In recent years, one popular vegetable has moved to the forefront, not only as a symbol of healthy eating, but as a sure way to control your blood sugar levels.
With diabetes or pre-diabetes afflicting nearly half the United States population, it has never been ore necessary for Americans to rework their diet to a firm position of healthy living.
Kale has emerged as a primary ingredient you can add to your diet to stave off insulin sensitivity. One study even suggests that kale can lower glucose levels and reducing inflammation in diabetic, obese patients.
In this study, there was a placebo group of 33 patients and an experimental group of 31 patients, and they were put into a controlled experiment where the tested group was given 1000 MG of Vitamin C a day.
The results of the study indicated that Vitamin C could work to reduce blood sugar levels and decrease inflammation in patients with type-2 Diabetes. But what has this to do with Kale?
Kale is swimming in Vitamin C—at nearly 134% of your daily value!
Kale is also composed of Lutein—a key ingredient for reducing oxidation and inflammation in your eyes. Since many people with type-2 diabetes suffer from the eye related condition known as Diabetic retinopathy, Kale also works as an excellent ingredient for your eye health.
There are many ways to consume a healthy daily value of Kale. You can, for instance, put it in a smoothie in the morning before work, including:
- ½ cup of Kale
- ½ a banana
- ½ Cup of Blueberries
- ½ Cup of Greek Yogurt
- ½ Teaspoon of cinnamon
- 1 Handful of Ice
When you are shopping for kale at your local market, try to ensure that the Kale has robust stalks and inky buds. Or, you can incorporate Kale into a daily meal by adding it to various soups, stir-fries and casseroles.
But Kale may not be the only ingredient nature, either.
Since the main reason to include Kale in your diet has to do with its anti-inflammatory effects, there are other ancient, natural ingredients which have historically been used for healthy blood. Here are 2 more ingredients to include in your daily and weekly regimen:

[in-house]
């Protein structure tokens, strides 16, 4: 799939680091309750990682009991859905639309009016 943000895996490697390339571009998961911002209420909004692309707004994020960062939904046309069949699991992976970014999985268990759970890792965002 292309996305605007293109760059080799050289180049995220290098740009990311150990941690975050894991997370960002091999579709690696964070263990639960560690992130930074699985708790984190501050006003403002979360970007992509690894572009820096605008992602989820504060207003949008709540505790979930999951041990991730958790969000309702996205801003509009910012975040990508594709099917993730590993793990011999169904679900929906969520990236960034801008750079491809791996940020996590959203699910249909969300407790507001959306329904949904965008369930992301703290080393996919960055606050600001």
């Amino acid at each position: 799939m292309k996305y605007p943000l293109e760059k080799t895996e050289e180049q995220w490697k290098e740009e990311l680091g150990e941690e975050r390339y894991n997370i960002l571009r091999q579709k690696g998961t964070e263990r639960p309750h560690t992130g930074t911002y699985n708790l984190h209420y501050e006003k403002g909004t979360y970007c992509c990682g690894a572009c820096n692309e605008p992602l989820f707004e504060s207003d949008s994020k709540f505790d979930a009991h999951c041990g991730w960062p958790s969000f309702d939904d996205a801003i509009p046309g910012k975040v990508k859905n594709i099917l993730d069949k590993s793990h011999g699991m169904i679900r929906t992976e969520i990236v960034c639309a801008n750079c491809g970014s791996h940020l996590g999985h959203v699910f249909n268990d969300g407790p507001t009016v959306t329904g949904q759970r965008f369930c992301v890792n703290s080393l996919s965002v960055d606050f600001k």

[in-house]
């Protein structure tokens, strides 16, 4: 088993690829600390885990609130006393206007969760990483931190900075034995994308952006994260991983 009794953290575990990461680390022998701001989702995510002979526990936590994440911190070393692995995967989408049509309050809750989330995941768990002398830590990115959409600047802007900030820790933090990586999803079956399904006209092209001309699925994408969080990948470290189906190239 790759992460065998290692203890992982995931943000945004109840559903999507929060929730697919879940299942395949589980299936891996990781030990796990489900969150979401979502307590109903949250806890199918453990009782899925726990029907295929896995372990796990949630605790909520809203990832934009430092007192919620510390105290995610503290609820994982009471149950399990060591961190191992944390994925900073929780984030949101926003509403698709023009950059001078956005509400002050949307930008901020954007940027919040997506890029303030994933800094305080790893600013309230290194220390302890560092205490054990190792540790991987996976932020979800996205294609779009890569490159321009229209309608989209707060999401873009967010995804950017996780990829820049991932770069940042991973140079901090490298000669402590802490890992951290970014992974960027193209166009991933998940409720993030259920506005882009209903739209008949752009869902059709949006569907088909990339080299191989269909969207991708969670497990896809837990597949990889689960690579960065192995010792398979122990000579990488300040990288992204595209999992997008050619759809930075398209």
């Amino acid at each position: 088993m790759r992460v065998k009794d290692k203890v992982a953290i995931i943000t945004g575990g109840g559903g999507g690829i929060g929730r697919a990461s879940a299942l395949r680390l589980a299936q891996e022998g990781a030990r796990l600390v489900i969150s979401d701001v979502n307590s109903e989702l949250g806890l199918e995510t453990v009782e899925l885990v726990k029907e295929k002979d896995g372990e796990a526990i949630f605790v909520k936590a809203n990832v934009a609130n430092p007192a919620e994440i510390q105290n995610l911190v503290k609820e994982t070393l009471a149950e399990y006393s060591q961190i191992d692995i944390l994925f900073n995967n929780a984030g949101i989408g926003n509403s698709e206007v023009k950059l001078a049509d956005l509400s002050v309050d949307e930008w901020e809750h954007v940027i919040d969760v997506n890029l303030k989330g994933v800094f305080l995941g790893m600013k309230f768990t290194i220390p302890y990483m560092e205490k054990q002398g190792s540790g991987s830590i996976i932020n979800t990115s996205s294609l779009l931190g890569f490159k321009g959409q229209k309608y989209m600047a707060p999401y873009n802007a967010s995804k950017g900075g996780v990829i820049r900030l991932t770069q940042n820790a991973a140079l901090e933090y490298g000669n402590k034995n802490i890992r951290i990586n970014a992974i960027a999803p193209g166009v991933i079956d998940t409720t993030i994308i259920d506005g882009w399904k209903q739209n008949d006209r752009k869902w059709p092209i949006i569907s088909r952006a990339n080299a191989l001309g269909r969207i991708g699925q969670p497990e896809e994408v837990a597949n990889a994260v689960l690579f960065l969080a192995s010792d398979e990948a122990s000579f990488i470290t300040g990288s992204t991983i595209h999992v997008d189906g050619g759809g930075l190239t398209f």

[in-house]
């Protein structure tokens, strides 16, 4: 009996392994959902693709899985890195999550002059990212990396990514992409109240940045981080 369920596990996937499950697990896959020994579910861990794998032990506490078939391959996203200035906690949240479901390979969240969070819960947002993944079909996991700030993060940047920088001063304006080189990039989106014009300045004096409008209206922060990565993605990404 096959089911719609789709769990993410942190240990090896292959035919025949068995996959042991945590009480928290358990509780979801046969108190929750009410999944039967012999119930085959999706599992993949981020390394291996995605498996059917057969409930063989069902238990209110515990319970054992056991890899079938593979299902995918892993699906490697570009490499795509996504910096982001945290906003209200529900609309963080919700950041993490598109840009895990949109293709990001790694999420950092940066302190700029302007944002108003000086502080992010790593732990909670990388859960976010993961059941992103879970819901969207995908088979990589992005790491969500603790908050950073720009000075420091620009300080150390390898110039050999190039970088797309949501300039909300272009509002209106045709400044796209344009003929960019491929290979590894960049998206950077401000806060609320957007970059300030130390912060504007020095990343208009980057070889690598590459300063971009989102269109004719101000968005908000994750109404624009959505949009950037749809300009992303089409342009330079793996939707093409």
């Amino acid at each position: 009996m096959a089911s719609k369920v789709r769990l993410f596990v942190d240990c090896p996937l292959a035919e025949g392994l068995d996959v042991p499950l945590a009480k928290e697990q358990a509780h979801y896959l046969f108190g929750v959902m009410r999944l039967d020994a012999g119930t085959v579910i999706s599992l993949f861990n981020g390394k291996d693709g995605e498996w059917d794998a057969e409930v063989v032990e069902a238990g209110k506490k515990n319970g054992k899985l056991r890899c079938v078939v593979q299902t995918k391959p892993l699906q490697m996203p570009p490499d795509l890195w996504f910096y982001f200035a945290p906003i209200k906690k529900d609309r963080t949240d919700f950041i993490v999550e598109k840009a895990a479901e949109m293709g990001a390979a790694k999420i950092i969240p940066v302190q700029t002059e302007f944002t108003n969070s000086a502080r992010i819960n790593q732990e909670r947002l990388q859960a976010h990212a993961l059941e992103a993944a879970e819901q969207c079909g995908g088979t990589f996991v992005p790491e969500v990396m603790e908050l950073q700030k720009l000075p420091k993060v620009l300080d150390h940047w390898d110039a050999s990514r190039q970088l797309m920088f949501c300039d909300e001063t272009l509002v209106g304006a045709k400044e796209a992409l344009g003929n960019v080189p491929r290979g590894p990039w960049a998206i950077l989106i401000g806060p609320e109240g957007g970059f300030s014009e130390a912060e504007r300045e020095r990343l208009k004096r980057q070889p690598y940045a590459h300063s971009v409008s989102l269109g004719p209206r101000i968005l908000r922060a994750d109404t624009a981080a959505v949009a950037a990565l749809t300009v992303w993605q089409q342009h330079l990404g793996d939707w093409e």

Moringa has been recognized for its many bioactive compounds—elements which help reduce oxidation in your blood. Reducing oxidation is directly connected to reducing inflammation, as anti-oxidants are essential if you want to fight free radical cells from invading your body. Oxidative stress has been known to catalyze the impact of type-2 diabetes as well.
Fortunately, studies are showing that Moringa can help prevent the damages of oxidation by inhibiting the ravaging power of free radicals. 
Much like with Kale, healthy diets are essential to maintaining normal blood sugar levels. Longevity Spinach has made its way from eastern countries to the United States precisely for this reason. In fact, the market power of the plant increases the more we have noticed its power (and its necessity with the ascent of typ-e2 diabetes.
With the biological name of Gynura Procumbens, this spinach plant, when consumed 3-4 times a week has been proven to reduce blood sugar levels. Some doctors even assign it in supplement form.
While type-2 diabetes has never been easier to develop with our sedentary lifestyles and high sugar foods, it has also never been easier to treat—as our awareness of the anti-inflammatory effects in kale, spinach, and moringa have hit the market in the form of supplements and recipes.